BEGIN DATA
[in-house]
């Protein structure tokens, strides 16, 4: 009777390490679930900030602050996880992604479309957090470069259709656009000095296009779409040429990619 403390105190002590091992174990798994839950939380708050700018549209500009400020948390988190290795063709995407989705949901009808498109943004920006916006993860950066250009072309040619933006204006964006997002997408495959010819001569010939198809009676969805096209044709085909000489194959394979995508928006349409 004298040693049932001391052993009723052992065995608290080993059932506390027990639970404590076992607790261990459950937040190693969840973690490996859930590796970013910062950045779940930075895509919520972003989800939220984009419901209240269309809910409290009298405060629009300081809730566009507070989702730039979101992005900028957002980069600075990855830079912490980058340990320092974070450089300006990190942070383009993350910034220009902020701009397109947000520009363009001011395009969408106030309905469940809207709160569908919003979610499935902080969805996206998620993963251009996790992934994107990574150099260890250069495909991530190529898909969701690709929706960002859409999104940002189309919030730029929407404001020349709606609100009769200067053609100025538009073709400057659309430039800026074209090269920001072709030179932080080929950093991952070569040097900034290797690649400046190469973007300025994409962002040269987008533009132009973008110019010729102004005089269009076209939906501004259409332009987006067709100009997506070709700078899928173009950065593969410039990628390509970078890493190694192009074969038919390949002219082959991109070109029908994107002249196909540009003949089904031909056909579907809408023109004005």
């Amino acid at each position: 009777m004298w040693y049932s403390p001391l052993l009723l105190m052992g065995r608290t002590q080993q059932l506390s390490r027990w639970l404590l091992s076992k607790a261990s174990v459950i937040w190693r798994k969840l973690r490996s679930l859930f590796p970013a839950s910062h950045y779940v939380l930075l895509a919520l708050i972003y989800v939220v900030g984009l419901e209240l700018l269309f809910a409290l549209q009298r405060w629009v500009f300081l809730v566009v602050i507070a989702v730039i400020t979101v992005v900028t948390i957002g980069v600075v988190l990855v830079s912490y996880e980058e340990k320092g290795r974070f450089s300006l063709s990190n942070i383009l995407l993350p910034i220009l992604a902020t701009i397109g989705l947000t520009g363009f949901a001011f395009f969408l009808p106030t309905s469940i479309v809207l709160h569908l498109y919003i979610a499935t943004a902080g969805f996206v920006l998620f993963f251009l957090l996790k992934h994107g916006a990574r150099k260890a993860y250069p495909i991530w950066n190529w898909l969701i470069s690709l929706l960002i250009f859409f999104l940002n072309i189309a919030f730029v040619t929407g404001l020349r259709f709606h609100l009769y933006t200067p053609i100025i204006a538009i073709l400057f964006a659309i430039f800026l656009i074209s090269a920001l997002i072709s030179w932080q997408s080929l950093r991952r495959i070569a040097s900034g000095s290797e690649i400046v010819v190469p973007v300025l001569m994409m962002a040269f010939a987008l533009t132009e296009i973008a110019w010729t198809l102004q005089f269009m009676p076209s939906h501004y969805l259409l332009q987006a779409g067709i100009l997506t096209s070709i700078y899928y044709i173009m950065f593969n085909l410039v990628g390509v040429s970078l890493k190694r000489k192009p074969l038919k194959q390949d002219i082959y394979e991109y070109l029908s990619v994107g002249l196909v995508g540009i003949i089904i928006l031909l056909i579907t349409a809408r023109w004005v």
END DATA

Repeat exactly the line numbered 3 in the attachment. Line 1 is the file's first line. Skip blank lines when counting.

């Amino acid at each position: 009777m004298w040693y049932s403390p001391l052993l009723l105190m052992g065995r608290t002590q080993q059932l506390s390490r027990w639970l404590l091992s076992k607790a261990s174990v459950i937040w190693r798994k969840l973690r490996s679930l859930f590796p970013a839950s910062h950045y779940v939380l930075l895509a919520l708050i972003y989800v939220v900030g984009l419901e209240l700018l269309f809910a409290l549209q009298r405060w629009v500009f300081l809730v566009v602050i507070a989702v730039i400020t979101v992005v900028t948390i957002g980069v600075v988190l990855v830079s912490y996880e980058e340990k320092g290795r974070f450089s300006l063709s990190n942070i383009l995407l993350p910034i220009l992604a902020t701009i397109g989705l947000t520009g363009f949901a001011f395009f969408l009808p106030t309905s469940i479309v809207l709160h569908l498109y919003i979610a499935t943004a902080g969805f996206v920006l998620f993963f251009l957090l996790k992934h994107g916006a990574r150099k260890a993860y250069p495909i991530w950066n190529w898909l969701i470069s690709l929706l960002i250009f859409f999104l940002n072309i189309a919030f730029v040619t929407g404001l020349r259709f709606h609100l009769y933006t200067p053609i100025i204006a538009i073709l400057f964006a659309i430039f800026l656009i074209s090269a920001l997002i072709s030179w932080q997408s080929l950093r991952r495959i070569a040097s900034g000095s290797e690649i400046v010819v190469p973007v300025l001569m994409m962002a040269f010939a987008l533009t132009e296009i973008a110019w010729t198809l102004q005089f269009m009676p076209s939906h501004y969805l259409l332009q987006a779409g067709i100009l997506t096209s070709i700078y899928y044709i173009m950065f593969n085909l410039v990628g390509v040429s970078l890493k190694r000489k192009p074969l038919k194959q390949d002219i082959y394979e991109y070109l029908s990619v994107g002249l196909v995508g540009i003949i089904i928006l031909l056909i579907t349409a809408r023109w004005v």